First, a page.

19 Oct 2016

Energy & Climate after the EU referendum: the last Commons Energy & Climate Change Committee Report

On Monday, the Commons ECC published its last report, "The energy revolution and future challenges for UK energy and climate change policy". The 90-pages report brings to an end the Committee, (which will be replaced by the Commons BEIS committee), by tying together the results of a number of short-term inquiries -- including this Summer's Energy Policy after the EU referendum and Climate Policy after the EU referendum.

The report brings together evidence from civil society, businesses and academics, including from EUrefEnv authors, Tim Rayner, Brendan Moore, Sebastian Oberthür and Andrew Jordan.

It concludes that "The UK’s departure from the EU is not expected to change the general direction of UK energy policy, since this is perceived to be driven primarily by the Climate Change Act 2008, and domestic concerns about supply security and affordability. However, the absence of external enforcement and accountability mechanisms could weaken the imperative to deliver on policy targets. EU energy and climate change policies have historically played an important role in underpinning UK policy and providing a ‘double-lock’ to decarbonisation commitments. This has bolstered investor confidence by providing policy stability beyond the five-year domestic parliamentary cycle."

13 Oct 2016

The Future of the Natural Environment after the EU Referendum.

On Tuesday 11 October eight witnesses, including Dr Viviane Gravey (author of the Agriculture & Regulatory Reform chapters in our expert review) gave evidence to the House of Commons Environmental Audit Committee as part of an on-going inquiry on the Future of the Natural Environment after the EU Referendum.

You can watch a video of the proceedings here or read the transcript here.

Written evidence submitted by Viviane Gravey, Charlotte Burns and Andy Jordan for this inquiry is available here.

12 Oct 2016

Casting into the future of UK fisheries after Brexit

Our Fisheries expert, Dr Bryce Stewart recently spoke to Seafish about the challenges facing the fisheries industry and what could a fisheries policy after Brexit look like. You can access his presentation on the Seafish website.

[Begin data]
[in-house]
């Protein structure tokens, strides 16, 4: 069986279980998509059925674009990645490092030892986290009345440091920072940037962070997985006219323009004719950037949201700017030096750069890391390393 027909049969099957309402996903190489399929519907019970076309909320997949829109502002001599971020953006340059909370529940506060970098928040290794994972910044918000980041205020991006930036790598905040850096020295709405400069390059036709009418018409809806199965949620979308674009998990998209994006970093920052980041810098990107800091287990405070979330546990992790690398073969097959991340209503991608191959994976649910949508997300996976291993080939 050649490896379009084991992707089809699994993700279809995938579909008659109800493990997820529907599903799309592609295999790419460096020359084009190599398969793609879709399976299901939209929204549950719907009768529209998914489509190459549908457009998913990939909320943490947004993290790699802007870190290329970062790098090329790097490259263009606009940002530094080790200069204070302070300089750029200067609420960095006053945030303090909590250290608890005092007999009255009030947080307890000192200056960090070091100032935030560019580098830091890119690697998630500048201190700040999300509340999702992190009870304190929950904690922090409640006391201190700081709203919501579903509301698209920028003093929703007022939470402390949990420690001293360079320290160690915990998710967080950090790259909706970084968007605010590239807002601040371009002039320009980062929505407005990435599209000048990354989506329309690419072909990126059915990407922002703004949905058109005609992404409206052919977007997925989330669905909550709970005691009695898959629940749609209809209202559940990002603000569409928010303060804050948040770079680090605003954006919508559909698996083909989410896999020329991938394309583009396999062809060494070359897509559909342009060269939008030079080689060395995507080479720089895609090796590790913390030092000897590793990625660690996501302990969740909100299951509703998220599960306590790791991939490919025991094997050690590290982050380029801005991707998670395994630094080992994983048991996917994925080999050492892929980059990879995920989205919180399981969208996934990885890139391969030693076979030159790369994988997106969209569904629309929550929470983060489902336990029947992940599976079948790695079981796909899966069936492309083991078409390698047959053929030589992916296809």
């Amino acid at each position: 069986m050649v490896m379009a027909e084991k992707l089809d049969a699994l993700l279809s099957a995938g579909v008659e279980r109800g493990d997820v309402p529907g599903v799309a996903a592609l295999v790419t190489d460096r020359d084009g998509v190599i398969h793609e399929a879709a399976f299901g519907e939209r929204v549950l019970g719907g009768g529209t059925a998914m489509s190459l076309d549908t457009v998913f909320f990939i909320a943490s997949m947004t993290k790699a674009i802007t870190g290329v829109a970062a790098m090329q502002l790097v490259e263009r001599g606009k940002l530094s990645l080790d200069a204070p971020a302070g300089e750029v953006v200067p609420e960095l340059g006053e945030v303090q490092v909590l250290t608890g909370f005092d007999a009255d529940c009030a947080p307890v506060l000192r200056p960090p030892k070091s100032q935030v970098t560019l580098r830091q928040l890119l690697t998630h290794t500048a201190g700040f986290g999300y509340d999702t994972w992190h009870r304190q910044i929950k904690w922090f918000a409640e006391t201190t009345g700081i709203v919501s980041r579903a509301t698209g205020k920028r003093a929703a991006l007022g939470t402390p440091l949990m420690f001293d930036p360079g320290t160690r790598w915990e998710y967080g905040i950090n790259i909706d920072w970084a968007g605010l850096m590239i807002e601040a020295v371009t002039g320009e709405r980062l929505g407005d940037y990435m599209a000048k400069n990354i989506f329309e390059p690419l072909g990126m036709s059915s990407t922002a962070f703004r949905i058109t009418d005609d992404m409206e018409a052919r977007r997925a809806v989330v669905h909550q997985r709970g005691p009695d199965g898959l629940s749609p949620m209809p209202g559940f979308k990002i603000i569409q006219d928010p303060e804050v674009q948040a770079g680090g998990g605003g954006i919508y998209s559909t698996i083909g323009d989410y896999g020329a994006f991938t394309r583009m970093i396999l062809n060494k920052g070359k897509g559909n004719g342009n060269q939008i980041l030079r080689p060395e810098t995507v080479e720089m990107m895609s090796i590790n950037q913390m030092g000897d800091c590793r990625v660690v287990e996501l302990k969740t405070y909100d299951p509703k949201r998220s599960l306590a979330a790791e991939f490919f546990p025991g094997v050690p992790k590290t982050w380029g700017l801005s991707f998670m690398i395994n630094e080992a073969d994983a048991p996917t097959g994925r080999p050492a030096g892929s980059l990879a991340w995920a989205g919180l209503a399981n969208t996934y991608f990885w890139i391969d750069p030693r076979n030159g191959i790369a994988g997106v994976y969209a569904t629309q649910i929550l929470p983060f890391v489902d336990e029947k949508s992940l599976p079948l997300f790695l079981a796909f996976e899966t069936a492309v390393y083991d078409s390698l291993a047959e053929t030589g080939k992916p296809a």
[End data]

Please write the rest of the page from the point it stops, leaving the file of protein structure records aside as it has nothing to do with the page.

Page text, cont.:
8 Sep 2016

Fisheries policy after Brexit

On Wednesday 7 September eight witnesses, including Dr Bryce Stewart (author of the Fisheries chapter in our expert review) gave evidence to the House of Lords EU Energy and Environment Sub-Committee on Fisheries Policy after Brexit.

You can watch the video of the evidence session here.

12 Aug 2016

What does Brexit mean for impact assessment?

Alan Bond, Monica Fundingsland and Stephen Tromans have just published an article in the journal Impact Assessment and Project Appraisal which looks at the implications of Brexit on the future practice of Environmental Impact Assessment (EIA) and Strategic Environmental Assessment (SEA) in the UK.

Brexit has led to considerable uncertainty over the future practice of EIA and SEA. These are assessment processes applied where proposed projects (for EIA) or plans and programmes (for SEA) are considered to have potentially significant effects on the environment. The idea is that decision makers should know the full consequences of their actions prior to making a decision, so that socio-economic benefits are considered in the context of environmental harms. 

EIA and SEA are legally required in the UK because of EU Directives but the processes are often seen as a hindrance and an unwelcome cost on developers , and the Brexit vote raises the possibility that legal obligations could be removed where these Directives no longer place obligations on the government. Thus Brexit matters in terms of the consideration of environmental evidence in decision making.

11 Aug 2016

Zombie-like or servile? The worst-case scenarios for Brexit.

In a blog post for IEMA's The Environmentalist Magazine, Andy Jordan, Charlotte Burns and Viviane Gravey argue the environmental sector needs not only to campaign for a green Brexit but also to consider and plan for the worst-case Brexit scenarios for the environment.

10 Aug 2016

Environmental policy after Brexit: mind the governance gap

In a blog post for the UK in a Changing Europe initiative, Viviane Gravey, Andy Jordan and Charlie Burns argue the future of the UK environment after Brexit is as much a question of future governance arrangement as it is about future policies. Both governance and policy issues are further discussed in the latest EUrefEnv review on Hard and Soft Brexit.